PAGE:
Subclinical hypothyroidism may not only lead to the development of overt hypothyroidism (the higher the baseline TSH concentration, the greater the likelihood of further development of hypothyroidism). The consequence of the lack of SNT treatment may also be lipid disorders (increased concentration of total cholesterol and LDL fraction coexists with TSH higher than 10 mIU / l), and thus - cardiovascular diseases.

Scientific research proves that subclinical hypothyroidism is associated with a higher risk of cardiovascular disease and higher mortality from these diseases, but only in people under 65 (but no such relationship has been found in people over 65 years).

In addition, neurological dysfunctions (sensory and motor neurogenic disorders, skeletal muscle dysfunctions) and mental disorders (affective and psychotic) may appear.

In womenin pregnancy, subclinical hypothyroidismincreases the risk of miscarriage, and in women of reproductive age it can lead to ovulation disorders and menstrual disorders, and reduce fertility.

CHECK>>What are the effects of thyroid disease?

Subclinical (latent) hypothyroidism - diagnosis

Blood tests and levels of thyroid stimulating hormone (TSH), free thyroxine (fT4), free triiodothyronine (fT3), anti-thyroglobulin and anti-peroxidase antibodies as well as cholesterol levels, which in most cases are elevated, are required.

During diagnosticsother causes of increased TSH levels should be ruled out, e.g. taking certain medications, e.g. metoclopramide, H2-blockers, neuroleptics, lithium, iodine.

  • Testing of thyroid hormones - thyroxine (fT4) and thyrotropin (TSH)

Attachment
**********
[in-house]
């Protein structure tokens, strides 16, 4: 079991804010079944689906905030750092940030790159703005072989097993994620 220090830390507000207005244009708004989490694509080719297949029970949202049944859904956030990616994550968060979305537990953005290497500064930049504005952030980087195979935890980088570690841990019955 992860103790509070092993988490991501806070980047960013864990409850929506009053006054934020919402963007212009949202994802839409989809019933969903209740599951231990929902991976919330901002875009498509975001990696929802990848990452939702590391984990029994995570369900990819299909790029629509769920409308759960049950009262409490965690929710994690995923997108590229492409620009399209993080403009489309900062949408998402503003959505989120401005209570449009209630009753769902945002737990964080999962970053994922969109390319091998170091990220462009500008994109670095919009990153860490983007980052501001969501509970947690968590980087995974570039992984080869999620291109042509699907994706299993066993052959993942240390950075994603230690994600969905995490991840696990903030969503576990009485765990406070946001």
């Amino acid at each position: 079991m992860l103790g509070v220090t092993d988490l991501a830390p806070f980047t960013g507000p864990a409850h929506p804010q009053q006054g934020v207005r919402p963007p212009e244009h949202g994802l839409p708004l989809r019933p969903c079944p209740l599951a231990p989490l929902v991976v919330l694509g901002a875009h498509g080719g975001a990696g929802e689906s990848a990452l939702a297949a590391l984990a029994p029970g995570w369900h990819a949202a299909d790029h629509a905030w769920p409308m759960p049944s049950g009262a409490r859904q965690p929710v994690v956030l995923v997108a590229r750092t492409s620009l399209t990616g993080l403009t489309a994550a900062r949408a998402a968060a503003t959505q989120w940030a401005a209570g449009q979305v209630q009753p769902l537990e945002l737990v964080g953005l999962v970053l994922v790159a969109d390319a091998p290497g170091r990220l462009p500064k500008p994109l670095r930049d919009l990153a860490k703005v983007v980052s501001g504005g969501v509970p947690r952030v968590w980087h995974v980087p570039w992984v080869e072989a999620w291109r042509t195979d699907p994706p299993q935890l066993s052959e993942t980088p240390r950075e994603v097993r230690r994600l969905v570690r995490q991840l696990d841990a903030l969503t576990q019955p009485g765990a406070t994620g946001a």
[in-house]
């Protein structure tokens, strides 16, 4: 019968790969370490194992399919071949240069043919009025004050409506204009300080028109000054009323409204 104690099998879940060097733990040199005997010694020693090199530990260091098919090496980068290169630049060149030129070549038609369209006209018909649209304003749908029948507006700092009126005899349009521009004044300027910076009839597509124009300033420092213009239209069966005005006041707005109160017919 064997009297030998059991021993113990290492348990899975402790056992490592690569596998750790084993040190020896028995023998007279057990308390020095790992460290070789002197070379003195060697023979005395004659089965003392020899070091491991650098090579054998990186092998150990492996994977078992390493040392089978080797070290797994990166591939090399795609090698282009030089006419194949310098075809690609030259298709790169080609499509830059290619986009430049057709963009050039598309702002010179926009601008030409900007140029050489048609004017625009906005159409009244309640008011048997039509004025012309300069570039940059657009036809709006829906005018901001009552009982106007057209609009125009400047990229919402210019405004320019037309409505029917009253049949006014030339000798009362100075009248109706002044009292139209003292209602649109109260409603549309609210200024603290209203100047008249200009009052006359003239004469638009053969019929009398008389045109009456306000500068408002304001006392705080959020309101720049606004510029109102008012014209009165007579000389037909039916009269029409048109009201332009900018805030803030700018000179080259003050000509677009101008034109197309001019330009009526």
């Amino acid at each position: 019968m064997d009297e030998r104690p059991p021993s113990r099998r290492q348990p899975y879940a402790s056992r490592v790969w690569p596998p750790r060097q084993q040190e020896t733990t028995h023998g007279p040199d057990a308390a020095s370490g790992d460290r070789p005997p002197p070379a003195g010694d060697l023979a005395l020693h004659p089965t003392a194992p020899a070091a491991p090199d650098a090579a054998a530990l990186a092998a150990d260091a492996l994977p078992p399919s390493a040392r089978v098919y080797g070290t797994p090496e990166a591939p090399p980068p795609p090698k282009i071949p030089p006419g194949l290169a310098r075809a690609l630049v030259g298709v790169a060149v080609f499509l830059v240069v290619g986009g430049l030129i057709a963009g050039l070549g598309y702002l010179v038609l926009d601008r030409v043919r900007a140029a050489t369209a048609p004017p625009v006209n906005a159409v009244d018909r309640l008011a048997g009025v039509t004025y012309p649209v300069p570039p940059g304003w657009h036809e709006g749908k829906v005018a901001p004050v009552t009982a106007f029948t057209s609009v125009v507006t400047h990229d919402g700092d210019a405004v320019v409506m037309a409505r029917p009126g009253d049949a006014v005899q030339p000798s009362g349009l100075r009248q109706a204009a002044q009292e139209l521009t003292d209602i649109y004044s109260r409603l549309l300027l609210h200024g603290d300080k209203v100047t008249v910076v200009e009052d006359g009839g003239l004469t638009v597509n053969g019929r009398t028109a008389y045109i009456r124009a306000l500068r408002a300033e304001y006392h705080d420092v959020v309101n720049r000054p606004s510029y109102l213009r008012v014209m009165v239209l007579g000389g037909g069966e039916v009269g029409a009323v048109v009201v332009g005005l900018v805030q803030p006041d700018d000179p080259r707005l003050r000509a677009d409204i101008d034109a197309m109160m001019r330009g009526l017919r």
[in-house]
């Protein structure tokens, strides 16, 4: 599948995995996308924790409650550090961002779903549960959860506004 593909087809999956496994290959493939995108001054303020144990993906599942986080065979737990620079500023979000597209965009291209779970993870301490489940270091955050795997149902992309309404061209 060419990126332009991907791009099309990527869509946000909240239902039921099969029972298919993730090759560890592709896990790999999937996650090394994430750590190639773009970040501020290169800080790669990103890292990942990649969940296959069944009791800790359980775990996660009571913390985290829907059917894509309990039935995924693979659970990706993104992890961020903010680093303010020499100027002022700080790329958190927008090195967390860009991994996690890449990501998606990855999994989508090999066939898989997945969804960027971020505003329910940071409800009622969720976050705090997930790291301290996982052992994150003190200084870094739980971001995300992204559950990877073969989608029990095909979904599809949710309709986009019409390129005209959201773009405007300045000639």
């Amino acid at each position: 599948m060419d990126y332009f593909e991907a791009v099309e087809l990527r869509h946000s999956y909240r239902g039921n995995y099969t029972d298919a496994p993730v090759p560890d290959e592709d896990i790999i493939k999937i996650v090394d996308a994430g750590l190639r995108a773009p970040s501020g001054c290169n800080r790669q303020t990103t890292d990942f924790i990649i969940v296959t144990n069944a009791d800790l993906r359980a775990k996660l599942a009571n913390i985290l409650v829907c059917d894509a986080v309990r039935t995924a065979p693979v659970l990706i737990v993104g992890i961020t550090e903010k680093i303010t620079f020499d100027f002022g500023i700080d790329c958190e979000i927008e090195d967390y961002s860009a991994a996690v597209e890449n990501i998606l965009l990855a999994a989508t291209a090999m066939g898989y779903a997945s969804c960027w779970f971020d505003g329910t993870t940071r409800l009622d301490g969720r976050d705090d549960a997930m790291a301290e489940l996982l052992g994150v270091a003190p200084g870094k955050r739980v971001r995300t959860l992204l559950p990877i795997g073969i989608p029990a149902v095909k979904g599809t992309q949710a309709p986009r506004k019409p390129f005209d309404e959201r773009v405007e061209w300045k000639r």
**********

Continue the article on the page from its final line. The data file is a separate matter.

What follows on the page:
• Extended thyroid profile - tests evaluating thyroid function

Subclinical (latent) hypothyroidism - treatment

Currently, there are no uniform rules for the management of subclinical hypothyroidism, as there is no common consensus on the value of TSH as an indication for treatment. Therefore, the decision on when to administer thyroid hormones (L-thyroxine is the drug of choice) should be considered on an individual basis.

Not all subclinical hypothyroidism requires treatment. Treatment may not be necessary for people over the age of 65 because subclinical hypothyroidism does not increase their risk of cardiovascular disease.

In turn, in people aged 85-89, elevated TSH levels were not associated with deterioration of performance, cognitive functions or depression. Research also suggests that in people over 80 years of age, elevated TSH levels may extend life expectancy.

Read also:

  • Primary, Secondary, and Tertiary Hypothyroidism
  • Congenital Hypothyroidism - Causes, Symptoms, Screening Test and Treatment
  • Hypothyroidism: Adequate Diet for Hypothyroidism
  • Hypothyroidism diet: sample menu
About the authorMonika Majewska A journalist specializing in he alth issues, especially in the areas of medicine, he alth protection and he althy eating. Author of news, guides, interviews with experts and reports. Participant of the largest Polish National Medical Conference "Polish woman in Europe", organized by the "Journalists for He alth" Association, as well as specialist workshops and seminars for journalists organized by the Association.